Controversial sex-toy that mimics human movements released

Osé, a sexual wellness product for women, uses micro-robotics to mimic the human fingers, mouth, and tongue, to bring about a blended orgasm

Osé, the sex toy from sex tech start-up, Lora DiCarlo, which stirred controversy at the Computer Electronics Show (CES) in Las Vegas, is now available for pre-order. Osé, formerly known as Vela, is essentially a sexual wellness product that ditches traditional vibration for advanced micro-robotic technology.

Osé mimics the sensation of a human mouth, tongue, and fingers, in order to produce a blended orgasm for women. The product adapts to the unique anatomy of the user for a custom fit that stimulates both pleasure points: the clitoris and the G-spot.

The Osé stands out not only for its hands-free, blended-orgasm, micro-robotic approach to female pleasure but also for its sleek design. It's a sleek silicone device with a bulb-like protrusion on one end that stays outside the body, on the clitoris, while the massager strokes the G-spot internally.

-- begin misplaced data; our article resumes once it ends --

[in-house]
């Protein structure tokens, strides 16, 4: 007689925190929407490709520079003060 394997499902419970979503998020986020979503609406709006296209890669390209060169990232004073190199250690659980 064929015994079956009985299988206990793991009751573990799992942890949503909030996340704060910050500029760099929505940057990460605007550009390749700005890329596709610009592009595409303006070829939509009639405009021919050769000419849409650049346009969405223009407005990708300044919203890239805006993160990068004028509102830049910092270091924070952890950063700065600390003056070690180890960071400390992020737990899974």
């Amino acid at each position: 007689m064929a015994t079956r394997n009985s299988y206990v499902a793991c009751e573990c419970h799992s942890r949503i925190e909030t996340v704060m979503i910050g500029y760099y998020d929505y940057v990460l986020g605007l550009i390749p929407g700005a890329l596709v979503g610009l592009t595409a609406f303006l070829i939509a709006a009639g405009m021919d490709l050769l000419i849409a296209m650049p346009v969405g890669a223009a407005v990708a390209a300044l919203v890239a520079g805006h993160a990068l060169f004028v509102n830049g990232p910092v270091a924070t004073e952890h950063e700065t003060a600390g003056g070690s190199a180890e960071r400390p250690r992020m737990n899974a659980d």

Ose sex toy.
The Osé sexual wellness product for women. Lora DiCarlo

Lora DiCarlo announced that it has started accepting pre-orders for the device from those who have already signed up for the product, or users who sign up today. Osé is priced at $290 and will be available for purchase to the general public on 2 December 2019. It will start shipping in four to six weeks; sometime in mid-January. You can find out more about Osé on Lora DiCarlo's website.

The Osé sexual wellness product. Lora DiCarlo

CES Award Controversy

The sex toy grabbed headlines earlier this year after winning an innovation award in the robotics category at CES. However, the organization that heads the event, the Computer Technology Association (CTA), rescinded the award and banned the product from being displayed at the event.

The CTA cited that the award was revoked because the product did not fit into any of its existing product categories. However, the female-led start-up's CEO, Lora Haddock, wasn't going to go down without a fight.

She responded with a blog post, calling out the CTA for its hypocrisy by citing examples, including the fact that it allowed pornographic companies to exhibit VR titles at the event, and has previously recognized male-focused sexual wellness products This prompted the CTA to return the award.